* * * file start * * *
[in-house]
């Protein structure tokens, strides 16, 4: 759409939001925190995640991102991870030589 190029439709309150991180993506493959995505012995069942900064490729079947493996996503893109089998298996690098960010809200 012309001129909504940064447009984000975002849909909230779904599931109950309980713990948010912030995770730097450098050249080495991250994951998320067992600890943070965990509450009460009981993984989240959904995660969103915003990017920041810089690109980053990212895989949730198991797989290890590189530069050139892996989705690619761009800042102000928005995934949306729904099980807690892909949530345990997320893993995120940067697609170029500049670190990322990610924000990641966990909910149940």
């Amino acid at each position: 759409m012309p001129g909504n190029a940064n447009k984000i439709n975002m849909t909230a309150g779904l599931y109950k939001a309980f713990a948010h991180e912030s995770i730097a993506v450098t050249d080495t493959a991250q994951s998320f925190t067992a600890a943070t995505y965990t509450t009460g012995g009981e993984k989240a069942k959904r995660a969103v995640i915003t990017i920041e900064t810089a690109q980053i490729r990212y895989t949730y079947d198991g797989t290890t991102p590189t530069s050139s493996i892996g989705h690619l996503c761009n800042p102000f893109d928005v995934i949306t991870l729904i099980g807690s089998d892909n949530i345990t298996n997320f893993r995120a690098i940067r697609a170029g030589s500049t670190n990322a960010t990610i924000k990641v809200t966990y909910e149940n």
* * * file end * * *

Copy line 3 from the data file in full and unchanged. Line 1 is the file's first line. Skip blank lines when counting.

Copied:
């Amino acid at each position: 759409m012309p001129g909504n190029a940064n447009k984000i439709n975002m849909t909230a309150g779904l599931y109950k939001a309980f713990a948010h991180e912030s995770i730097a993506v450098t050249d080495t493959a991250q994951s998320f925190t067992a600890a943070t995505y965990t509450t009460g012995g009981e993984k989240a069942k959904r995660a969103v995640i915003t990017i920041e900064t810089a690109q980053i490729r990212y895989t949730y079947d198991g797989t290890t991102p590189t530069s050139s493996i892996g989705h690619l996503c761009n800042p102000f893109d928005v995934i949306t991870l729904i099980g807690s089998d892909n949530i345990t298996n997320f893993r995120a690098i940067r697609a170029g030589s500049t670190n990322a960010t990610i924000k990641v809200t966990y909910e149940n």